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    Well here in ILLINOIS it is against the law to range cattle or horses on the roads. And if one of your critters gets out , you are going to pay the bills for damage for a car or truck or a death. About twenty years ago I was coming home from a friends place about 9 p.m. at night, came across 5 head of black cattle in the road, tails headed my way. I aimed for the biggest break in them but still hit one, they turned just as I got to them, striking one in the head. Never killed the calf but buggered up my truck very bad, bumper, fender, grill, headlight. Owners insurance paid the bill on fixing my truck, and he had to do that not long before with someone elses truck. The old guy that owned the cattle, wouldn`t fix his fence, so cattle were out alot. Not long after that he got rid of all the cattle, soon after that he passed away and the farm was sold. And I`m going to tell you another sad story that happened to a young neighbor some other time. > Thanks Marc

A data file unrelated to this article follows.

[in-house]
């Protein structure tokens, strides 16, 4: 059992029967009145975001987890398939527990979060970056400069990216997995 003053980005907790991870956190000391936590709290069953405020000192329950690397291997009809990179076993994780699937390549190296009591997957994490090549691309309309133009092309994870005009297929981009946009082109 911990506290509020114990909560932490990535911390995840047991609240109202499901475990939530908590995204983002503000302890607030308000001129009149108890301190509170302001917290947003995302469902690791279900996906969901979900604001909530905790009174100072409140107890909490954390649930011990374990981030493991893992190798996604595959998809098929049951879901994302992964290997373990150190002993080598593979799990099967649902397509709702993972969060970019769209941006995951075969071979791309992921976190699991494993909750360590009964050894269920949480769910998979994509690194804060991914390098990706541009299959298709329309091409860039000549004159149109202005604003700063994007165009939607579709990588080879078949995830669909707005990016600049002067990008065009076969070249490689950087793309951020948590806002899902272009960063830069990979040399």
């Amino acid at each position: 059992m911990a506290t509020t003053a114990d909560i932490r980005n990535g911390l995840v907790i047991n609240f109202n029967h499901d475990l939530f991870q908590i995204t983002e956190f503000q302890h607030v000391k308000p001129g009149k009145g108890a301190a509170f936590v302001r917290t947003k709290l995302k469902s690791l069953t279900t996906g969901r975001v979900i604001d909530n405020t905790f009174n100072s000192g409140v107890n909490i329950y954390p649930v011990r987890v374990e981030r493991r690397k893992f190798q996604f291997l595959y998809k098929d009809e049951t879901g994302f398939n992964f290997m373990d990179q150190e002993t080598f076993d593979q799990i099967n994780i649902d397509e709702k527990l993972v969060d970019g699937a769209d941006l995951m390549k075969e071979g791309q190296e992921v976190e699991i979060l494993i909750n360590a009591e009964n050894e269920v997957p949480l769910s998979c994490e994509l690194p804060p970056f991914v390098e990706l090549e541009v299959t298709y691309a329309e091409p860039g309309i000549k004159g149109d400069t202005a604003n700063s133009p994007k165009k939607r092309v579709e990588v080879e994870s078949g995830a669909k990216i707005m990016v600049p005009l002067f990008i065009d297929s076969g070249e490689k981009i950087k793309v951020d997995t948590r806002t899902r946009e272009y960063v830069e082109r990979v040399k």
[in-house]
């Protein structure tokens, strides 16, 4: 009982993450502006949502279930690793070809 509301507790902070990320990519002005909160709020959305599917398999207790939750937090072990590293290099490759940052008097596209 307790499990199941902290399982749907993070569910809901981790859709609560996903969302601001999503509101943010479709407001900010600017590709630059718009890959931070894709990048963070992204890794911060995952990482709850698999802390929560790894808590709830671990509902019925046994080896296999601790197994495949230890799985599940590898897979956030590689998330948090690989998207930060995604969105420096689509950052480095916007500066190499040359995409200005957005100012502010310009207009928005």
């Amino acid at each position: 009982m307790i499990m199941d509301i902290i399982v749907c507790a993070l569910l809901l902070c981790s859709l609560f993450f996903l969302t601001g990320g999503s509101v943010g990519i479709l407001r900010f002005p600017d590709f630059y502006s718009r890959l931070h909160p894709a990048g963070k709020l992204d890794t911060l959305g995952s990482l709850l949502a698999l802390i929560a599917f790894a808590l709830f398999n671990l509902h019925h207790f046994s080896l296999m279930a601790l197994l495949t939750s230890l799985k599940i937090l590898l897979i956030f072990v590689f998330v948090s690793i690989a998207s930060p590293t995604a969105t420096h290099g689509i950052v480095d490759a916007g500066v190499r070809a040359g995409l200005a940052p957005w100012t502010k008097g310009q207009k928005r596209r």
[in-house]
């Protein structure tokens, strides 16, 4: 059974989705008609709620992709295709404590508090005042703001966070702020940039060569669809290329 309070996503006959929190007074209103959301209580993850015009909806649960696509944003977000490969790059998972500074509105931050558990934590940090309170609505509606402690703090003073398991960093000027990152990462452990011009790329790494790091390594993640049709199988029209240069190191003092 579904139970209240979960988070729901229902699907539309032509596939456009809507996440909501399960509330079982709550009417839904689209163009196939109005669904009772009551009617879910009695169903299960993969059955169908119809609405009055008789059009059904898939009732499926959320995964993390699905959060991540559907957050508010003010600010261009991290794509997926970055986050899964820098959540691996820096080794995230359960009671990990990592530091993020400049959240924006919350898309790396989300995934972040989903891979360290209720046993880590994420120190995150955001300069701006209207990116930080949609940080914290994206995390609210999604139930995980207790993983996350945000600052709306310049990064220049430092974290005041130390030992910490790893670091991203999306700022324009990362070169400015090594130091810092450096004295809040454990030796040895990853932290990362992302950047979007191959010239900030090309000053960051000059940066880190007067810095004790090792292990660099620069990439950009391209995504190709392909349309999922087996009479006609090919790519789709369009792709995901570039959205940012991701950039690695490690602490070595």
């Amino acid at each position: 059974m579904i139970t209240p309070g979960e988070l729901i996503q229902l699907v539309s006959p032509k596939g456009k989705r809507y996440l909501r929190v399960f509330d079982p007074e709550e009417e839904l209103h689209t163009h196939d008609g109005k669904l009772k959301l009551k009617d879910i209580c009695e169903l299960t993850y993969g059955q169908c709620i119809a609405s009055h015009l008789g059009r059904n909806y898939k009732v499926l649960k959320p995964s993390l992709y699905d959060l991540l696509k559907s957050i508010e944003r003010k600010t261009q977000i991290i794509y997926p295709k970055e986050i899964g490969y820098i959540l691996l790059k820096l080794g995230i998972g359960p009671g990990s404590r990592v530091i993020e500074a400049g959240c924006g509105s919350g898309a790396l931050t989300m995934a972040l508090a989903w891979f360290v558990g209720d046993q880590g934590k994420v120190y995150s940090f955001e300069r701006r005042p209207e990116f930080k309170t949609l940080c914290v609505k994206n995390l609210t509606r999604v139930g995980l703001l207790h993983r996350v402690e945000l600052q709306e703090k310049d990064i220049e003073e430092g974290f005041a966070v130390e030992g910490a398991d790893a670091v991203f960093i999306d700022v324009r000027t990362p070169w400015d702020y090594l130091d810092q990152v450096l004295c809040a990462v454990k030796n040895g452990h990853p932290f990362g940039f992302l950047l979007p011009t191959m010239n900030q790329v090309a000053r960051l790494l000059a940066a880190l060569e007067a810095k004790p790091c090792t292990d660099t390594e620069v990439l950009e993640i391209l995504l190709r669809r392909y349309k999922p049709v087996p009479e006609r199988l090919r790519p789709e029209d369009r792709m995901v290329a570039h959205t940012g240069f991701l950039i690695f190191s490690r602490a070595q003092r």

19. plowjockey

    plowjockey Well-Known Member

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    Agreed.

    Making drivers repsonsible for hitting escaped livestock, is a stupid, unfair law.

    It just goes for the "deep pockets", which it the driver's insurance company.

    One of our drivers hit a steer, causing $13,000 in damage, to the truck. We had to pay to fix the truck and did not even get the "tenderized" steer, out of the deal.
     
    Last edited: Aug 28, 2011
  20. lemonthyme7

    lemonthyme7 Well-Known Member Supporter

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    Yup, DH hit a cow once on his way home. To those who said slow down for conditions - he was not speeding and since we are from the area he knew the road. It was on a bend and the cow was right in front of the farm. No denying whose it was! Cow came out in front of him and there was no way to avoid it. Here in PA, as the farmer you are responsible if your animal gets out on the road and causes an accident. The farmers insurance paid for a new "used" vehicle for DH (his small truck wasn't worth a lot so it just replaced it at the truck's value). A cow is a pretty big animal to hit and he was lucky not to get hurt. If I remember right (this was a long time ago) he went into the ditch trying to avoid it but didn't miss it completly.